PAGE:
Jamal Galves, a conservation biologist and 2017 Nat Geo Photo Ark EDGE Fellow, often asks himself one question about the endangered Antillean manatees of his native Belize:
“Why don't people care enough to protect them?”
Galves grew up in a small village famous for its manatee population. He was just 11 when he happened upon a research expedition in a nearby lagoon and fell in love with the idea of exploration.
“Before you knew it, my cousins and I were playing ‘manatee rescue’ on our lawn,” he recalls.
Though just a child, Galves boldly approached the research team and asked to join them. The leader hesitated at first, but the boy’s curiosity and passion won him over. Galves hopped aboard.
“I was just fascinated,” he said. “And I learned so much. Then I realized that these guys are in trouble, and I decided that I'm going to commit myself to do everything that I can to conserve and protect manatees.”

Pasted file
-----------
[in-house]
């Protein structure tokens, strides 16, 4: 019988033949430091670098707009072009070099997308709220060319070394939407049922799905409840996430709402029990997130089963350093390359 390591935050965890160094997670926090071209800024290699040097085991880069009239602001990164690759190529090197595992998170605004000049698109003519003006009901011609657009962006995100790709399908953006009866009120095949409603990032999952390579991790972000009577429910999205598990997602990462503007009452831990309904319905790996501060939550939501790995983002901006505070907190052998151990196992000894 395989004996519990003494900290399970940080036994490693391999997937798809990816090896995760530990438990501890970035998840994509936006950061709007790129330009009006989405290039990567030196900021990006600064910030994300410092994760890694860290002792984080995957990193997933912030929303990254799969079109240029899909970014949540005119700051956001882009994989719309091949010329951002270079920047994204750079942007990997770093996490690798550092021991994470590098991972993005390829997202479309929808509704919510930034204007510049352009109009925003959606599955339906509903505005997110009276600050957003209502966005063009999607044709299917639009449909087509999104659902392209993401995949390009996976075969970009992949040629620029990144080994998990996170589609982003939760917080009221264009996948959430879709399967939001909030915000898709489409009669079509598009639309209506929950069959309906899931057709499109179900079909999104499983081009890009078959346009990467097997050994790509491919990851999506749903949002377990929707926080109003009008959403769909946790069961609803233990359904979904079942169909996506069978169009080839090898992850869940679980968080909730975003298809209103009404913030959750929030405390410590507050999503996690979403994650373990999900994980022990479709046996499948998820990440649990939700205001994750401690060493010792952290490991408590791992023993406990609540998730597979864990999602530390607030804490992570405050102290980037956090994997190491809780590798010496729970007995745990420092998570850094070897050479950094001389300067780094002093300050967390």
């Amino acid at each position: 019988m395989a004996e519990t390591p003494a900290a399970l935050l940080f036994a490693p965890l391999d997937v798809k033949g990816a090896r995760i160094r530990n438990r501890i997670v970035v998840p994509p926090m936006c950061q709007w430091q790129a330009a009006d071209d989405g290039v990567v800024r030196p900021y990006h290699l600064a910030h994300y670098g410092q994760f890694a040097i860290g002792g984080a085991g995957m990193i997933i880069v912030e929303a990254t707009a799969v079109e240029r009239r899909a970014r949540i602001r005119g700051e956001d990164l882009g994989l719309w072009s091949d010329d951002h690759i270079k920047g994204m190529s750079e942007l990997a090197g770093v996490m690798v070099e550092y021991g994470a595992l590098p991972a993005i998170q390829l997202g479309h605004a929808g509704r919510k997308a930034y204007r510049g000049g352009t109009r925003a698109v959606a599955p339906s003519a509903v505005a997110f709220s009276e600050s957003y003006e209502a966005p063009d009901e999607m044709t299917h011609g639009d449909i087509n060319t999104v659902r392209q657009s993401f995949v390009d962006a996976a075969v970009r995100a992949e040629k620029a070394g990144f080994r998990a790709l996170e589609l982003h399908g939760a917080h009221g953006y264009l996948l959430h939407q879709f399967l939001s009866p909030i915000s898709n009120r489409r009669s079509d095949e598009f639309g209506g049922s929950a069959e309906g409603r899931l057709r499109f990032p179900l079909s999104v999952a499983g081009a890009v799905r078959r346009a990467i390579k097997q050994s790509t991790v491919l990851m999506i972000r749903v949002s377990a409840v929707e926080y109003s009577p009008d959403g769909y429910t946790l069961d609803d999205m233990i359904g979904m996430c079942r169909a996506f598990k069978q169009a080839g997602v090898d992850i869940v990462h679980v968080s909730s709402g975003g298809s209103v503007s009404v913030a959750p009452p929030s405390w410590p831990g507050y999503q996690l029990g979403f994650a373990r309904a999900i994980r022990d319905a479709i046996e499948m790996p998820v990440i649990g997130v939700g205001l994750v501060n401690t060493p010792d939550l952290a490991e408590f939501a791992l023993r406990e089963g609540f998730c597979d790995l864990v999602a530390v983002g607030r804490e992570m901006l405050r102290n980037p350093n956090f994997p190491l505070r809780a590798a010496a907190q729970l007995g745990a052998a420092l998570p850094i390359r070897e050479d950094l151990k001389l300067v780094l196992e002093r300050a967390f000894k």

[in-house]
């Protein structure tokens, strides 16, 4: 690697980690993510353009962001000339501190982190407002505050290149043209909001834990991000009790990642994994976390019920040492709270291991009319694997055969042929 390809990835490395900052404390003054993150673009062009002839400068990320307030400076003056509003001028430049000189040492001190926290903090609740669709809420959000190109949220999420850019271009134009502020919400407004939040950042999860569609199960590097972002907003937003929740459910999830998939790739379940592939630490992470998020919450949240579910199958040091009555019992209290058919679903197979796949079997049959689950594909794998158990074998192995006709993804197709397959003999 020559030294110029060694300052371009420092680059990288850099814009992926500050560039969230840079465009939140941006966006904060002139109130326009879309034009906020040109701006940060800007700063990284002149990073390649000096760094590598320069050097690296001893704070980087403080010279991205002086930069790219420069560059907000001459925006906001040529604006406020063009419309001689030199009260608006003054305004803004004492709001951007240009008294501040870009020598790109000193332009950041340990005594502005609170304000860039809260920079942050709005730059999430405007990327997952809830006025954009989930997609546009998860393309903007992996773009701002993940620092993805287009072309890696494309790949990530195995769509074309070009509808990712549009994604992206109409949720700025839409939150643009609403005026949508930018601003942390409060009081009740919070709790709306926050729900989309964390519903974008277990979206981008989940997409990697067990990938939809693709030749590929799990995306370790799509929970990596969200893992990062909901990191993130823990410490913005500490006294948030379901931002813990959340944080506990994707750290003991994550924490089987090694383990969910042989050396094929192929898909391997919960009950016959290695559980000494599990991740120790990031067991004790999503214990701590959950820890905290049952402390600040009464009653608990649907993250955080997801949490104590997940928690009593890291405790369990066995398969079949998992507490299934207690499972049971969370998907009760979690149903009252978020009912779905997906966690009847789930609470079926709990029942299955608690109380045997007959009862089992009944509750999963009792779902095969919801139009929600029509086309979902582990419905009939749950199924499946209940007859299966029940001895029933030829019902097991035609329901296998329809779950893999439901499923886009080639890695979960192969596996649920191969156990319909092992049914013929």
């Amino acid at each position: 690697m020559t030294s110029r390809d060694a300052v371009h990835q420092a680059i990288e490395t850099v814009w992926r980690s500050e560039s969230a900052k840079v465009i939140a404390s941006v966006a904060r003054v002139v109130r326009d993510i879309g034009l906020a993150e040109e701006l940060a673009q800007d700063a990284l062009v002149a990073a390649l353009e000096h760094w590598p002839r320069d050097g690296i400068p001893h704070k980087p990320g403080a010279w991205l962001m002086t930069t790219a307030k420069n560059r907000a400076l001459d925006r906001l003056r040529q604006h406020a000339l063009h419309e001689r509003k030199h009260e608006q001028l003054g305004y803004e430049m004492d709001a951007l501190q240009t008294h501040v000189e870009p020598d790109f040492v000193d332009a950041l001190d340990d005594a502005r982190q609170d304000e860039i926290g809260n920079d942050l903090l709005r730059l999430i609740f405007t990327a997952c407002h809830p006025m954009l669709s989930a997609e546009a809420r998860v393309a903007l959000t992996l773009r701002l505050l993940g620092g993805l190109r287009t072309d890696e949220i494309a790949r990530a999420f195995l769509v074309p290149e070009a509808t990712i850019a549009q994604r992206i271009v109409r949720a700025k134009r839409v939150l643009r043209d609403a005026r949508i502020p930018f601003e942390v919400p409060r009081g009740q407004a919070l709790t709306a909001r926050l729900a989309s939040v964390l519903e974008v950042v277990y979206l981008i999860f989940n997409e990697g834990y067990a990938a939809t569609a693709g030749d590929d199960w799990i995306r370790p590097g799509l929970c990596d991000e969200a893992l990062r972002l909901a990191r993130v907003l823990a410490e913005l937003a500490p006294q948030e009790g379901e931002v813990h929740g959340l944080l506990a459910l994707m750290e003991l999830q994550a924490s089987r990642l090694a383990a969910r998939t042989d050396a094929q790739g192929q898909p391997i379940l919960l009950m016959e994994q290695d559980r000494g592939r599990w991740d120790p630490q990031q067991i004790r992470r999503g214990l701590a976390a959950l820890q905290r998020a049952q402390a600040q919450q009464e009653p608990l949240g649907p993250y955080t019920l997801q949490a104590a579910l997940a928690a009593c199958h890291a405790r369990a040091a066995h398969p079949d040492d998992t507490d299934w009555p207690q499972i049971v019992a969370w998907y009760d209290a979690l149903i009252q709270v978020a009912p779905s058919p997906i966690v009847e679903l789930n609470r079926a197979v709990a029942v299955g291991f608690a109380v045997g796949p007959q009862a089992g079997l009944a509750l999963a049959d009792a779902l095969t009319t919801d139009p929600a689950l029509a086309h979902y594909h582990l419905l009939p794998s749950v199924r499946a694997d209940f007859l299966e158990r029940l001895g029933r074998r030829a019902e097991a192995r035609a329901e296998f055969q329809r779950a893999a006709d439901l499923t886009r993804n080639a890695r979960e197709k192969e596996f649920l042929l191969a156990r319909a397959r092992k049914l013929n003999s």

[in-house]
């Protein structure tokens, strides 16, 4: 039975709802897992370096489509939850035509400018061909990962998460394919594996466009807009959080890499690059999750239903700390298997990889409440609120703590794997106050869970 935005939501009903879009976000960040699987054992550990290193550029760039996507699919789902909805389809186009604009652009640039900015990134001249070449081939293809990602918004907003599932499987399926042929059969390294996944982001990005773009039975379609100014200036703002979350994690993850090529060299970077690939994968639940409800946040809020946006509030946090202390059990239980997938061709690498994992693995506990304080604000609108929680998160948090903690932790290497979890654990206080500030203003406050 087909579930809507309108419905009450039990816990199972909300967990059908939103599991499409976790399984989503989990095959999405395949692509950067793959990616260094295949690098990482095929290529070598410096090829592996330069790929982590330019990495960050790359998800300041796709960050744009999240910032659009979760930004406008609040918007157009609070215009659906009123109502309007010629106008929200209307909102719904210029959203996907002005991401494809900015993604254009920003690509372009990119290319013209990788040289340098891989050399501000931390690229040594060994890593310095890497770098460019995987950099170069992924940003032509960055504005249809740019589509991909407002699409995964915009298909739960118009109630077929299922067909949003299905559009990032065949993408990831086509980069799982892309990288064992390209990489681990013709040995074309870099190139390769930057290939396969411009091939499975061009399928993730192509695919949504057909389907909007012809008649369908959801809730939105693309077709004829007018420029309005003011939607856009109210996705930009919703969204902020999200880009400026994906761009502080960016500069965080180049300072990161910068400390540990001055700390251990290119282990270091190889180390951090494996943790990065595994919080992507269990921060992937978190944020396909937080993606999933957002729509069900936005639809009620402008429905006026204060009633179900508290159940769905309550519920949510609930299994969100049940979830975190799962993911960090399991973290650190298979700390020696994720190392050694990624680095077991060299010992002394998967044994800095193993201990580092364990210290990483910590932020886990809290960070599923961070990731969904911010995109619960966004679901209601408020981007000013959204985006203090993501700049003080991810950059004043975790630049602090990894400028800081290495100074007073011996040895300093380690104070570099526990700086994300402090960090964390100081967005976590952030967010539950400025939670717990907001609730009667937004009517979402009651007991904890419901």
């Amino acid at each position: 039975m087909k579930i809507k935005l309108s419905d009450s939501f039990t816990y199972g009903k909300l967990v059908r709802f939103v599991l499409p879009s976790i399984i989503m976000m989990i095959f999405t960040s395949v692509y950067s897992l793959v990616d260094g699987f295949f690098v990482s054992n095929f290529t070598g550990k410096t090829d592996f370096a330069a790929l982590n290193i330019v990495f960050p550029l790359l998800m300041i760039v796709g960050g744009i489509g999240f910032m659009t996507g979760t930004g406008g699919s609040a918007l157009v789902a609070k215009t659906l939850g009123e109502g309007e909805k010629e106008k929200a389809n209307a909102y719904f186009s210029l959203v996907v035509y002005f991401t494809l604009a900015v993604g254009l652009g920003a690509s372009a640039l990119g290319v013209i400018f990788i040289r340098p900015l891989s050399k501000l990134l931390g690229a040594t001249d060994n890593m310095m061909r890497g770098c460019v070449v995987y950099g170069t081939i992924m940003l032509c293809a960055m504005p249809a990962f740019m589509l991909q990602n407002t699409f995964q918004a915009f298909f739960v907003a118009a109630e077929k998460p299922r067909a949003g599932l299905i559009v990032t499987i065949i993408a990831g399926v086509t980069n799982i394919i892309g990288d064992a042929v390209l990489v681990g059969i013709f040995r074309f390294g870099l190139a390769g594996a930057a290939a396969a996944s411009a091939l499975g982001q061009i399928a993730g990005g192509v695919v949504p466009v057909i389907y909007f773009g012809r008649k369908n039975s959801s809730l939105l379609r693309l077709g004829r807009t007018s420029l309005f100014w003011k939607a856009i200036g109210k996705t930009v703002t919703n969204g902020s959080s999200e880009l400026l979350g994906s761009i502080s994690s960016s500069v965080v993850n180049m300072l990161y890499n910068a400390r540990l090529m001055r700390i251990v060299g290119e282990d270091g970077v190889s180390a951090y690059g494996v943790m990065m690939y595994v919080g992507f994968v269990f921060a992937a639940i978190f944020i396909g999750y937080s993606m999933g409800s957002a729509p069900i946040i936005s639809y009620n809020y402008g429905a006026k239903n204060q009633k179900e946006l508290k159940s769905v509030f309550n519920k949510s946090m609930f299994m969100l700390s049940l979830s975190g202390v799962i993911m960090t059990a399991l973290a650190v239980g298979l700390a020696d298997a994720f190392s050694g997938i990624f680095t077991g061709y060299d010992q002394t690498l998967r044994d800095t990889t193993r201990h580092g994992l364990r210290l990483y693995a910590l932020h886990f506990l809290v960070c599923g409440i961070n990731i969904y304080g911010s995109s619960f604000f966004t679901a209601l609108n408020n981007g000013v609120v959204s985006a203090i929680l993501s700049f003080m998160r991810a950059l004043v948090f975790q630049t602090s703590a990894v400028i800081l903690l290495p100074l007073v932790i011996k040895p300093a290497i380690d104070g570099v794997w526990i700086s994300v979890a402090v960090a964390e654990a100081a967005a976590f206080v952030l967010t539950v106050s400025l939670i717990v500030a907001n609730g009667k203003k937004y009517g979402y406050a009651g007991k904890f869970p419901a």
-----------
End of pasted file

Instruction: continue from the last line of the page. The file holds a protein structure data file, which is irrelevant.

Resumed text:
More than two decades later, Galves is now the program coordinator for the Belize Manatee Conservation program at the Clearwater Marine Aquarium Research Institute, assisting with manatee captures and health assessments. Just as important, the program educates local communities about their role in saving the gentle creatures.
What fires his passion? “Waking up knowing that you're saving a species that cannot save itself,” Galves beams. “Waking up knowing that you're speaking for something that can't speak for itself. Just because they can't speak doesn't mean that they don't have something to say.”
Now an endangered species, Antillean manatees face numerous threats: habitat loss, hunting, collisions with boats, entangling fishing gear, pollution, and natural disasters. But the commitment to changing the narrative through dedicated conservation efforts from people like Galves is making a difference.
The tireless efforts of Galves and conservationists alike have led to a shift in local attitudes and behavior. Progress like this has only fed his optimism about saving these manatees and getting people to do their part.
“Not everybody cares,” he says, “but that doesn't make me lose hope. I'm still optimistic that people want to be a part of something, to feel that they are contributing to change.”
“It’s one world, one people,” Galves says. “That's the approach we need to have if we're going to save this planet.”